UGC REFORMS, BOON OR BANE? By Sridhar D Iyer

By Sridhar D Iyer

SINCE a year or so the University Grants Commission (UGC) is in a change-spree mood and has already implemented certain reforms in the higher education system, while more changes are on the anvil. Let us examine the pros and cons of some of the reforms which are in the public domain and have been reported in newspapers.

  1. National Education Policy (NEP): This Policy pertains to radical changes in the way students will be able to choose their subjects, wherein the offerings will be of an inter-disciplinary nature, students can exit or enter courses anytime and accordingly be awarded their respective degree by their University. For example, in an undergraduate (UG) course with an 4-year duration if students complete their first year then they will be given a certificate of completion, a diploma on the completion of their second year, a degree on finishing the third year, and an BA (Honours) degree on completion of the full course. In the academic year 2023-24, Goa University (GU) will be the first in the country to start the 4-year non-technical UG degrees.
  2. No compulsory attendance: Previously, students’ attendance needed to be at least 75% of all teaching days in order to appear for their final exams. Many protests have occurred on this issue across several colleges and universities. As per GU’s Ordinance Act-17, the criterion of compulsory attendance for UG degree students has been withdrawn. Hence, students of general education programmes who are in Semesters II, IV and VI are permitted to answer their exams scheduled in April 2023. A similar move will happen once the other Universities too will switch over to the NEP. Apparently, as per UGC, not making a minimum attendance threshold compulsory will help students to transit smoothly from the present curriculum to the NEP-based one. This is a debatable issue.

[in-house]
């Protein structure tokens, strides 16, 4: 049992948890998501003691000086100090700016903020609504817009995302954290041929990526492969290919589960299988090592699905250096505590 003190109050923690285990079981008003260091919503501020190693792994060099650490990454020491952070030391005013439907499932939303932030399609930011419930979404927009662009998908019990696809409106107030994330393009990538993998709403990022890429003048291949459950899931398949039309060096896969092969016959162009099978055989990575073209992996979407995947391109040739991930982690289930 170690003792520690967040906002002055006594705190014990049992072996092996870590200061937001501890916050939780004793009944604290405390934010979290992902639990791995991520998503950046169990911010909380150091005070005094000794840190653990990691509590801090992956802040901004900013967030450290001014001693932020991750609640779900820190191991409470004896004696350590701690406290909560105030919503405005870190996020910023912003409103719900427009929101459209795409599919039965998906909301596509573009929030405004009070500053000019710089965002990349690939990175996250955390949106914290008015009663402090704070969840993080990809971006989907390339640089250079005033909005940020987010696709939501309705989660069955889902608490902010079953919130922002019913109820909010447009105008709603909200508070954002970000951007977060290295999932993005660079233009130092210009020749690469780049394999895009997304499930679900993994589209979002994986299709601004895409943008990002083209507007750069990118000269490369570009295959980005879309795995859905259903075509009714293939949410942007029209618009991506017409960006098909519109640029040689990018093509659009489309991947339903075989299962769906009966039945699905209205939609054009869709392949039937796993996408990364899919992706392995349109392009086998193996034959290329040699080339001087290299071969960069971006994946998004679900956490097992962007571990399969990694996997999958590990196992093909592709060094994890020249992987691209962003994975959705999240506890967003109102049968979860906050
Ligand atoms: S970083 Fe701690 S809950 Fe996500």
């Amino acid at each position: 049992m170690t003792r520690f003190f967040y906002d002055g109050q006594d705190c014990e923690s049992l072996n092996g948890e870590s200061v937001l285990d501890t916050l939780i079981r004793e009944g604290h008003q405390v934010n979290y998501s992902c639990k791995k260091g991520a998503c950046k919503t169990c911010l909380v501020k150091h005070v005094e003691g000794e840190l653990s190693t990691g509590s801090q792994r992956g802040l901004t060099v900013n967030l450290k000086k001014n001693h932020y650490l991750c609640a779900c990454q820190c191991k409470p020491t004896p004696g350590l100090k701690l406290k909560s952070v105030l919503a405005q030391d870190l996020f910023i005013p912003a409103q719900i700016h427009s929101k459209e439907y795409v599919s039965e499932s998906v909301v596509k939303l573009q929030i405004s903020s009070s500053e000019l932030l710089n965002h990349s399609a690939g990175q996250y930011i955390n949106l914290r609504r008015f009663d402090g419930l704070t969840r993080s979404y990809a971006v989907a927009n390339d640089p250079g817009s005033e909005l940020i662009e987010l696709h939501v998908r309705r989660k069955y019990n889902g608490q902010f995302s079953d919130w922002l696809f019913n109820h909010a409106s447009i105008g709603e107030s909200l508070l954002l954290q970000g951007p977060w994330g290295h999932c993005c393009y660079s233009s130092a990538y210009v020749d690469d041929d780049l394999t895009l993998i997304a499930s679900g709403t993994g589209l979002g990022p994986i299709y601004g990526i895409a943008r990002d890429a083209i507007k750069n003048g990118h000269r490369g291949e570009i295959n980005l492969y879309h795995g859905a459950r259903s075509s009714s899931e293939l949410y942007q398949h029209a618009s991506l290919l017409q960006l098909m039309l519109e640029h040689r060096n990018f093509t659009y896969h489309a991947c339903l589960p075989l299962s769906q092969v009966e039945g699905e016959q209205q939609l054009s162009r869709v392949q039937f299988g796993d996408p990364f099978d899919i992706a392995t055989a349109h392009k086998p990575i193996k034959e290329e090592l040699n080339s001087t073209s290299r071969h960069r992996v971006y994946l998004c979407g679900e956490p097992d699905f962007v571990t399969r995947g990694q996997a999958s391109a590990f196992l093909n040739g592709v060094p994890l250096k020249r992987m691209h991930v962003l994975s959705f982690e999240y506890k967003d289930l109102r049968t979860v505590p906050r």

3. Writing exams in local languages: The UGC has asked universities to permit students to write their exams in their preferred local language, even if the course is taught in English! For this, evaluators need to be arranged and textbooks have to be translated. The following issues are the bones of contention. How can students write the essence of classical poems and proses in the local languages? Or describe chemical equations, biological terms, physics experiments, accounting etc.? Since all teachers may not know the local languages, evaluators and translators may have to be appointed which will generate short-time employment, but will delay the correction process.
    Assessing exam papers and awarding of marks will not be the forte of evaluators since s/he may be unaware as to what was taught in the class and how the subject teacher will grade the students. Will the evaluators be retired teachers or translators? If it is the latter, then the evaluations could go haywire and result in students contesting their final marks. Will question papers, too, be set in local languages?
    When Indian students apply abroad for studies or work, transcripts are needed in which the medium of instruction is to be mentioned. If UGC allows students to write exams in local languages (although English was the medium of teaching) then foreign colleges and universities may disallow the admission. After all, foreign institutions and employers are looking for students/workers adept in English-language communication.
    Presently, how many translated books of all the hundreds of subjects taught in India are available readily for students and teachers? Will there be panels of writers instituted to carry out this Herculean task to translate subject-wise textbooks? How long will this process take and who will appoint and pay them, the states or the Centre?